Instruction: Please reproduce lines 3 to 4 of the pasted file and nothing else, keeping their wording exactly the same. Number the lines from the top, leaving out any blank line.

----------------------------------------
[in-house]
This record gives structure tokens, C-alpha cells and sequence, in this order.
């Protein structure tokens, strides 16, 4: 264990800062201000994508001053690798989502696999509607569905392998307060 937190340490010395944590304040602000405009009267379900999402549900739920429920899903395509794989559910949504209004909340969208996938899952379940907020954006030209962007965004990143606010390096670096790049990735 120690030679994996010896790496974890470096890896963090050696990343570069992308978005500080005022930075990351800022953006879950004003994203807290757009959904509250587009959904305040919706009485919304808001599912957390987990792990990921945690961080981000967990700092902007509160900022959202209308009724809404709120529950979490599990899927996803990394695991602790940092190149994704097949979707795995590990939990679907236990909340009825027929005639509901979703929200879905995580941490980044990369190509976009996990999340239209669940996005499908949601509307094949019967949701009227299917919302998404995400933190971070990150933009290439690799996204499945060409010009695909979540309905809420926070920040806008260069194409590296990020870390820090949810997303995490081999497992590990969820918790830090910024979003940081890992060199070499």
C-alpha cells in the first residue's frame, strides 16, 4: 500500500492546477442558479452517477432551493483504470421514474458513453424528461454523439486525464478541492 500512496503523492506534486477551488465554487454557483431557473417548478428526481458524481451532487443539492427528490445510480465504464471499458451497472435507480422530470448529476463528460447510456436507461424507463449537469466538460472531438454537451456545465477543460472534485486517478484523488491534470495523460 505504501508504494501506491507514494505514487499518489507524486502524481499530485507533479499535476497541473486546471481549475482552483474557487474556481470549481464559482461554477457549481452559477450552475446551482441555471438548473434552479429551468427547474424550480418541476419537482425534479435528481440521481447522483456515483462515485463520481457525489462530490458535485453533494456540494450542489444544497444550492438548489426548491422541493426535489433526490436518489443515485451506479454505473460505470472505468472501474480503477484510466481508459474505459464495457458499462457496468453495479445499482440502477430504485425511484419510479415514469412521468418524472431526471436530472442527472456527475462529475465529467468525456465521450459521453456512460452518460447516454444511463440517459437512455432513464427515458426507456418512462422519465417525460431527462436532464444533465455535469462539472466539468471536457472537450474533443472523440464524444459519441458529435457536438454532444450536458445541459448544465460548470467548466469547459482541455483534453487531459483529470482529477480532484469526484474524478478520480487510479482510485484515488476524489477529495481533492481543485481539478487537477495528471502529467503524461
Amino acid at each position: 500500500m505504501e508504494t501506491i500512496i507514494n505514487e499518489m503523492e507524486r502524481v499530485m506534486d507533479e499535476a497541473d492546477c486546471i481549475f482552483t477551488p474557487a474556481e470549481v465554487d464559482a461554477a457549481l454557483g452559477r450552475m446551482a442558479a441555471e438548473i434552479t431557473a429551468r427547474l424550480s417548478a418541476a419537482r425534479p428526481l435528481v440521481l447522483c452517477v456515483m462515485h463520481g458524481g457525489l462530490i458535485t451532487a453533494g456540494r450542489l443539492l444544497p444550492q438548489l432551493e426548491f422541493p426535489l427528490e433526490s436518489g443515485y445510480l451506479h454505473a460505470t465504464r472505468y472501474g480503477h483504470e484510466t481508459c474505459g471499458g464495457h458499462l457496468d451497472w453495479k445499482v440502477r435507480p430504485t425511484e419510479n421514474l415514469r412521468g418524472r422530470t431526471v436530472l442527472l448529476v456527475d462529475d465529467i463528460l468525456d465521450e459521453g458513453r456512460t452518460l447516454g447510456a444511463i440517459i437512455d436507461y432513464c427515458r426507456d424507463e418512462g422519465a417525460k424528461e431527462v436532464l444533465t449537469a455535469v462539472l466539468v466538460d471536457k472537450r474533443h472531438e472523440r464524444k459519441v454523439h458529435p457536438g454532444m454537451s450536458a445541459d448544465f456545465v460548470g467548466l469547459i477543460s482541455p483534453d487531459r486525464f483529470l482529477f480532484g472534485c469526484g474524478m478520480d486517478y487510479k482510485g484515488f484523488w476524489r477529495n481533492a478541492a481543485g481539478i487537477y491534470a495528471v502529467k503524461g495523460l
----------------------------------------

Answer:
């Protein structure tokens, strides 16, 4: 264990800062201000994508001053690798989502696999509607569905392998307060 937190340490010395944590304040602000405009009267379900999402549900739920429920899903395509794989559910949504209004909340969208996938899952379940907020954006030209962007965004990143606010390096670096790049990735 120690030679994996010896790496974890470096890896963090050696990343570069992308978005500080005022930075990351800022953006879950004003994203807290757009959904509250587009959904305040919706009485919304808001599912957390987990792990990921945690961080981000967990700092902007509160900022959202209308009724809404709120529950979490599990899927996803990394695991602790940092190149994704097949979707795995590990939990679907236990909340009825027929005639509901979703929200879905995580941490980044990369190509976009996990999340239209669940996005499908949601509307094949019967949701009227299917919302998404995400933190971070990150933009290439690799996204499945060409010009695909979540309905809420926070920040806008260069194409590296990020870390820090949810997303995490081999497992590990969820918790830090910024979003940081890992060199070499």
C-alpha cells in the first residue's frame, strides 16, 4: 500500500492546477442558479452517477432551493483504470421514474458513453424528461454523439486525464478541492 500512496503523492506534486477551488465554487454557483431557473417548478428526481458524481451532487443539492427528490445510480465504464471499458451497472435507480422530470448529476463528460447510456436507461424507463449537469466538460472531438454537451456545465477543460472534485486517478484523488491534470495523460 505504501508504494501506491507514494505514487499518489507524486502524481499530485507533479499535476497541473486546471481549475482552483474557487474556481470549481464559482461554477457549481452559477450552475446551482441555471438548473434552479429551468427547474424550480418541476419537482425534479435528481440521481447522483456515483462515485463520481457525489462530490458535485453533494456540494450542489444544497444550492438548489426548491422541493426535489433526490436518489443515485451506479454505473460505470472505468472501474480503477484510466481508459474505459464495457458499462457496468453495479445499482440502477430504485425511484419510479415514469412521468418524472431526471436530472442527472456527475462529475465529467468525456465521450459521453456512460452518460447516454444511463440517459437512455432513464427515458426507456418512462422519465417525460431527462436532464444533465455535469462539472466539468471536457472537450474533443472523440464524444459519441458529435457536438454532444450536458445541459448544465460548470467548466469547459482541455483534453487531459483529470482529477480532484469526484474524478478520480487510479482510485484515488476524489477529495481533492481543485481539478487537477495528471502529467503524461